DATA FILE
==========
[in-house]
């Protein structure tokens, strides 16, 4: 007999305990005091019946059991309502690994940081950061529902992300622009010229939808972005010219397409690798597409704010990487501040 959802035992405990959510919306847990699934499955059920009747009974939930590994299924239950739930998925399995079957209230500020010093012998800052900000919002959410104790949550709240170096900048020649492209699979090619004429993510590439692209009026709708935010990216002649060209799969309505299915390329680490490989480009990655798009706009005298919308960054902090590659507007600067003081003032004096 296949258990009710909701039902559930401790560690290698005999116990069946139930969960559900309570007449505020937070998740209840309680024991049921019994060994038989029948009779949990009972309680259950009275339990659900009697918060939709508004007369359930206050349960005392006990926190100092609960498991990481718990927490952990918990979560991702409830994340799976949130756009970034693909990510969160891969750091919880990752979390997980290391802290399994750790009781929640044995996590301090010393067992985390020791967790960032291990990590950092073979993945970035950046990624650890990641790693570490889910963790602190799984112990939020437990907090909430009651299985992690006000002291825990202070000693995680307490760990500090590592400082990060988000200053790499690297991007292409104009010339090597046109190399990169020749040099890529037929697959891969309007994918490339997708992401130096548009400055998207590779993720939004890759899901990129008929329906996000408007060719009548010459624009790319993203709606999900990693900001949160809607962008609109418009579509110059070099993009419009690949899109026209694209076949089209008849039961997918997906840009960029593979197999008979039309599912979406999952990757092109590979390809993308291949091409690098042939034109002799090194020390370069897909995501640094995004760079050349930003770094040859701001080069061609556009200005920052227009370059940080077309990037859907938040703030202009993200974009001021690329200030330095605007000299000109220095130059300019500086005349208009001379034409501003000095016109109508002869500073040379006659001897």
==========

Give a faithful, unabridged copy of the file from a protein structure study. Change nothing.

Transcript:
[in-house]
């Protein structure tokens, strides 16, 4: 007999305990005091019946059991309502690994940081950061529902992300622009010229939808972005010219397409690798597409704010990487501040 959802035992405990959510919306847990699934499955059920009747009974939930590994299924239950739930998925399995079957209230500020010093012998800052900000919002959410104790949550709240170096900048020649492209699979090619004429993510590439692209009026709708935010990216002649060209799969309505299915390329680490490989480009990655798009706009005298919308960054902090590659507007600067003081003032004096 296949258990009710909701039902559930401790560690290698005999116990069946139930969960559900309570007449505020937070998740209840309680024991049921019994060994038989029948009779949990009972309680259950009275339990659900009697918060939709508004007369359930206050349960005392006990926190100092609960498991990481718990927490952990918990979560991702409830994340799976949130756009970034693909990510969160891969750091919880990752979390997980290391802290399994750790009781929640044995996590301090010393067992985390020791967790960032291990990590950092073979993945970035950046990624650890990641790693570490889910963790602190799984112990939020437990907090909430009651299985992690006000002291825990202070000693995680307490760990500090590592400082990060988000200053790499690297991007292409104009010339090597046109190399990169020749040099890529037929697959891969309007994918490339997708992401130096548009400055998207590779993720939004890759899901990129008929329906996000408007060719009548010459624009790319993203709606999900990693900001949160809607962008609109418009579509110059070099993009419009690949899109026209694209076949089209008849039961997918997906840009960029593979197999008979039309599912979406999952990757092109590979390809993308291949091409690098042939034109002799090194020390370069897909995501640094995004760079050349930003770094040859701001080069061609556009200005920052227009370059940080077309990037859907938040703030202009993200974009001021690329200030330095605007000299000109220095130059300019500086005349208009001379034409501003000095016109109508002869500073040379006659001897």